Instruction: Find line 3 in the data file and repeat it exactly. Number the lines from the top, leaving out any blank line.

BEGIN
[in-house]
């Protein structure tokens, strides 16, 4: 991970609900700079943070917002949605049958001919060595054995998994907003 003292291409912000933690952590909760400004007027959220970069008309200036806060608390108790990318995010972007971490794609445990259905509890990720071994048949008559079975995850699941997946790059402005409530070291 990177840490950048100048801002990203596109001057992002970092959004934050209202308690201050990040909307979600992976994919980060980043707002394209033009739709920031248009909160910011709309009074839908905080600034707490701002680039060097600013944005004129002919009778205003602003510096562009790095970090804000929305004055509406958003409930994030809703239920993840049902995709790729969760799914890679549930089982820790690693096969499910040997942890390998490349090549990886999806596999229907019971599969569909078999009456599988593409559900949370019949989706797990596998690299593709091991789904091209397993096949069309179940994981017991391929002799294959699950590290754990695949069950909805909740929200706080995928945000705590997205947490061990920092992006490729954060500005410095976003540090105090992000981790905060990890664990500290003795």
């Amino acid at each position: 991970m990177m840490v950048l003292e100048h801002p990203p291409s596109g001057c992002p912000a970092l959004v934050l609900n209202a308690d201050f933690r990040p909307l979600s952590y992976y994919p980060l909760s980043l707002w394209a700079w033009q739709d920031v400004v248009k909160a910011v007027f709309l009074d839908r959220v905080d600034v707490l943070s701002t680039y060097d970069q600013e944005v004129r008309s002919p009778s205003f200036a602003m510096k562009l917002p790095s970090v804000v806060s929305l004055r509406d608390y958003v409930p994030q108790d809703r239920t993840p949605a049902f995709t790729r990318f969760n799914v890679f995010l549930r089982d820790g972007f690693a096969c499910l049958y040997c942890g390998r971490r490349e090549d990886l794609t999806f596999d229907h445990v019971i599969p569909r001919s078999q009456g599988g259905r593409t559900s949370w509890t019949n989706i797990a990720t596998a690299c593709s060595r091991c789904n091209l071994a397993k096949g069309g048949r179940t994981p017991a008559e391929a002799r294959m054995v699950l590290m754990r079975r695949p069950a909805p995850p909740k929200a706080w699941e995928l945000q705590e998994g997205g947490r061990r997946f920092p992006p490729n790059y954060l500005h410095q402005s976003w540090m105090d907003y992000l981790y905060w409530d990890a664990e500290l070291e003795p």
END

């Amino acid at each position: 991970m990177m840490v950048l003292e100048h801002p990203p291409s596109g001057c992002p912000a970092l959004v934050l609900n209202a308690d201050f933690r990040p909307l979600s952590y992976y994919p980060l909760s980043l707002w394209a700079w033009q739709d920031v400004v248009k909160a910011v007027f709309l009074d839908r959220v905080d600034v707490l943070s701002t680039y060097d970069q600013e944005v004129r008309s002919p009778s205003f200036a602003m510096k562009l917002p790095s970090v804000v806060s929305l004055r509406d608390y958003v409930p994030q108790d809703r239920t993840p949605a049902f995709t790729r990318f969760n799914v890679f995010l549930r089982d820790g972007f690693a096969c499910l049958y040997c942890g390998r971490r490349e090549d990886l794609t999806f596999d229907h445990v019971i599969p569909r001919s078999q009456g599988g259905r593409t559900s949370w509890t019949n989706i797990a990720t596998a690299c593709s060595r091991c789904n091209l071994a397993k096949g069309g048949r179940t994981p017991a008559e391929a002799r294959m054995v699950l590290m754990r079975r695949p069950a909805p995850p909740k929200a706080w699941e995928l945000q705590e998994g997205g947490r061990r997946f920092p992006p490729n790059y954060l500005h410095q402005s976003w540090m105090d907003y992000l981790y905060w409530d990890a664990e500290l070291e003795p």